Ziprasidone and haloperidol in the treatment of acute exacerbation of schizophrenia and schizoaffective disorder: comparison of intramuscular and oral formulations in a 6-week, randomized, blinded-assessment study
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- Brook, S., Walden, J., Benattia, I. et al. Psychopharmacology (2005) 178: 514. doi:10.1007/s00213-004-2082-5
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Conventional intramuscular (IM) antipsychotics used in managing acute exacerbation of schizophrenia are associated with side effects such as acute dystonia.
To compare the efficacy and tolerability of sequential IM/oral ziprasidone with haloperidol in acute exacerbation of schizophrenia or schizoaffective disorder.
In a 6-week, multicenter, parallel-group, flexibly dosed study, patients were randomized to ziprasidone (IM up to 3 days, then oral 40–80 mg, b.i.d.) or haloperidol (IM up to 3 days, then oral 5–20 mg/day). Assessments were rater-blinded.
At the end of IM treatment, patients receiving ziprasidone (n=427) showed significantly improved Brief Psychiatric Rating Scale Total (BPRS total) scores compared with those receiving haloperidol (n=138) [least-squares (LS) mean change −6.14 for ziprasidone versus −4.13 for haloperidol, P<0.0018]. At endpoint, there were no significant between-group differences in BPRS total scores. There was a significantly greater improvement in BPRS negative subscale scores in ziprasidone-treated patients, both at the end of IM treatment (LS mean change −1.15 for ziprasidone and −0.28 for haloperidol, P<0.0001) and at study endpoint (LS mean change −2.94 for ziprasidone and −2.24 for haloperidol, P<0.0001). Haloperidol-treated patients exhibited significantly greater increases in Extrapyramidal Symptom Rating Scale at end of IM treatment and at endpoint (P<0.0001). They also had significantly higher ratings on the Barnes Akathisia Scale (P<0.0001) and the Movement Disorder Burden Score (P<0.005), as well as higher incidences of movement disorder-related adverse events.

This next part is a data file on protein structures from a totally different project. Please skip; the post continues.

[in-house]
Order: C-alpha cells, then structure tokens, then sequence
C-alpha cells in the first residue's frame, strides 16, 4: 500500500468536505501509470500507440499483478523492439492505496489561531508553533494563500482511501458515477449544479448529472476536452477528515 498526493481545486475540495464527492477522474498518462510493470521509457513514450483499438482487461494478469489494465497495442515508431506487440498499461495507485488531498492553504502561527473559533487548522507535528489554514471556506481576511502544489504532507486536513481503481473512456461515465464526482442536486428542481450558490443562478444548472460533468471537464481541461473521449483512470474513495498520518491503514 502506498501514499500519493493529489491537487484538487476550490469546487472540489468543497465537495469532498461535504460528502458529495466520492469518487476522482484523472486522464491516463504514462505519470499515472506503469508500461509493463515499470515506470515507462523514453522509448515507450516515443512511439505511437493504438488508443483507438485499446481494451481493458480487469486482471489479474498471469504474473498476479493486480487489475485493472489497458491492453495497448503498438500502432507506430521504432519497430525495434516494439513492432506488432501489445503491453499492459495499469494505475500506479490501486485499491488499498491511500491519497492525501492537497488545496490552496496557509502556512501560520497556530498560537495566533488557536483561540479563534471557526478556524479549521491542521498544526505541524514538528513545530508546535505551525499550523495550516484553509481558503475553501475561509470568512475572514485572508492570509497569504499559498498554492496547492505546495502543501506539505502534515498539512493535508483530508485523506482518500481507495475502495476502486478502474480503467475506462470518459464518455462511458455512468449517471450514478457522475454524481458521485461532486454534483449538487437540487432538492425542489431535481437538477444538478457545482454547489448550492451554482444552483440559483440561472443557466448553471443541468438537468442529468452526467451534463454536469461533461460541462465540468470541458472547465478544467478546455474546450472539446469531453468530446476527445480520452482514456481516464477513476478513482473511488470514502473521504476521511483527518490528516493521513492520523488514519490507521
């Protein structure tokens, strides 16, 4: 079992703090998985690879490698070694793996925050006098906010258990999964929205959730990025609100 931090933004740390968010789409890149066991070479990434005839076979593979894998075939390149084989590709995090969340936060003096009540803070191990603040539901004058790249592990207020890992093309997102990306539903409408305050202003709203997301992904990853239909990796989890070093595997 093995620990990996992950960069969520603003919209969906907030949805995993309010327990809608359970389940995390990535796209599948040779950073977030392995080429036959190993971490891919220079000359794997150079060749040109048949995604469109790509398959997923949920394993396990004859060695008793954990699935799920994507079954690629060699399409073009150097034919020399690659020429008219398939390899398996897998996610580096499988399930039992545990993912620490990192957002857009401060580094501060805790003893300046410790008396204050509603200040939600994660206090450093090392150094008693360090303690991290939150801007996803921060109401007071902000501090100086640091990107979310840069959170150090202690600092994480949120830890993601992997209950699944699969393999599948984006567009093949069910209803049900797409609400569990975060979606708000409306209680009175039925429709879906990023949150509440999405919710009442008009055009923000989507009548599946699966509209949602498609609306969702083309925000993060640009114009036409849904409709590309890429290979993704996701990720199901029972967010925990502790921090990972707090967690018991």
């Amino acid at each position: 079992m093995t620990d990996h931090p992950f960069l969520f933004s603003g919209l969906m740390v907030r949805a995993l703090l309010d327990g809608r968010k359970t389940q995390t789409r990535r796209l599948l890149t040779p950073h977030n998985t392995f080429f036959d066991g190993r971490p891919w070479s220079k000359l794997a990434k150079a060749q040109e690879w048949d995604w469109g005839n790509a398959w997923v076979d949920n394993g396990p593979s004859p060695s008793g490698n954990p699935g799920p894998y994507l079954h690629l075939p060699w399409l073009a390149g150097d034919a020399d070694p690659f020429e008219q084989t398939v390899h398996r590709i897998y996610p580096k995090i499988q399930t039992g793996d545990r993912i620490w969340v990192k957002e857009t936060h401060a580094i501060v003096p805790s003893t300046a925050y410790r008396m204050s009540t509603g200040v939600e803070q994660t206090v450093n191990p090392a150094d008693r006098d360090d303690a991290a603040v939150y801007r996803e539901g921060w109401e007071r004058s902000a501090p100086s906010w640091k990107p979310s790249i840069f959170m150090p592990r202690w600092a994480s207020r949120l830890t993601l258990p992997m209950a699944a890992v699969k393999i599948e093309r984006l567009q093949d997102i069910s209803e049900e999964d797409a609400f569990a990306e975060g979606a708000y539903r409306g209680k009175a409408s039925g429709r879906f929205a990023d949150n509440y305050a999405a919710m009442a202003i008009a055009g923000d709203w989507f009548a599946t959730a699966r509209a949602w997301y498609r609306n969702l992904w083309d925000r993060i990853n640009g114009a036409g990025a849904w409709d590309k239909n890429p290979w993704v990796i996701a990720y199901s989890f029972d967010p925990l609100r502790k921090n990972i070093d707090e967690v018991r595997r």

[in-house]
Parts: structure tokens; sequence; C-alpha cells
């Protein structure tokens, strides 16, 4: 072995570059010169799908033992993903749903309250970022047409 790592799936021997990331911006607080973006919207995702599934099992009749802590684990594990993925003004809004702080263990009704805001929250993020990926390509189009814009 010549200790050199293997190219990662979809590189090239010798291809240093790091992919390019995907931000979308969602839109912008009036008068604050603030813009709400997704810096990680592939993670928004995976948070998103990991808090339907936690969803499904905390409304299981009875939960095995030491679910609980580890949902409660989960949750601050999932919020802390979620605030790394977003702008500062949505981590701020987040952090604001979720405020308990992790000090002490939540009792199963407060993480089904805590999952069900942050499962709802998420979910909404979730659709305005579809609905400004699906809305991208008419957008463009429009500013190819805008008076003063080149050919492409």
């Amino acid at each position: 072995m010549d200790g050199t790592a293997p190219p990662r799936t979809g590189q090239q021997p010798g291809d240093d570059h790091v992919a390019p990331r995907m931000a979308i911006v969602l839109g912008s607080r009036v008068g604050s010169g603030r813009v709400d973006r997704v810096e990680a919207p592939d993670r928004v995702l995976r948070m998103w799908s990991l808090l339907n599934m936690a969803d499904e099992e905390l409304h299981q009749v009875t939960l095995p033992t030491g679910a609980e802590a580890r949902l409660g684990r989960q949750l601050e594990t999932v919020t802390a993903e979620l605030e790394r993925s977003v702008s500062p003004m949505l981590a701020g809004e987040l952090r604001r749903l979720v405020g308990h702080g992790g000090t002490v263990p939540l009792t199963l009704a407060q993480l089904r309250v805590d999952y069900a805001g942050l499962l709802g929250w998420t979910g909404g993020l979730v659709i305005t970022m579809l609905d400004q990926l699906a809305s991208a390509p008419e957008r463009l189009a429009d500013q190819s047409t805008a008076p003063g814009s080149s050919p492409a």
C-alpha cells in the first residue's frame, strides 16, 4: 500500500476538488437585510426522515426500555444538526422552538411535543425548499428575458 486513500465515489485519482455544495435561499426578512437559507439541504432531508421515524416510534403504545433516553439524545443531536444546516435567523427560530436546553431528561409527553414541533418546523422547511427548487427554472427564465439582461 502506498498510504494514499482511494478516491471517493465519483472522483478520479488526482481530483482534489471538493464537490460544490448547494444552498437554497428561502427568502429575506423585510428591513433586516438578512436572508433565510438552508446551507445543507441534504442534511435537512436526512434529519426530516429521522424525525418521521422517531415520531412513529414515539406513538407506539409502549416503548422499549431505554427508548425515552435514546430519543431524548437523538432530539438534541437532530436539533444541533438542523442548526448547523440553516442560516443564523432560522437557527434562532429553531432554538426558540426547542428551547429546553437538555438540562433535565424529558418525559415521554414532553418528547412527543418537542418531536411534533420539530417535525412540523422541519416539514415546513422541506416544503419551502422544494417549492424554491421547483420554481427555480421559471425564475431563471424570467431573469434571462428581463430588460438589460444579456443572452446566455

Sequential IM and oral ziprasidone offers important efficacy and tolerability advantages over haloperidol in acute schizophrenia.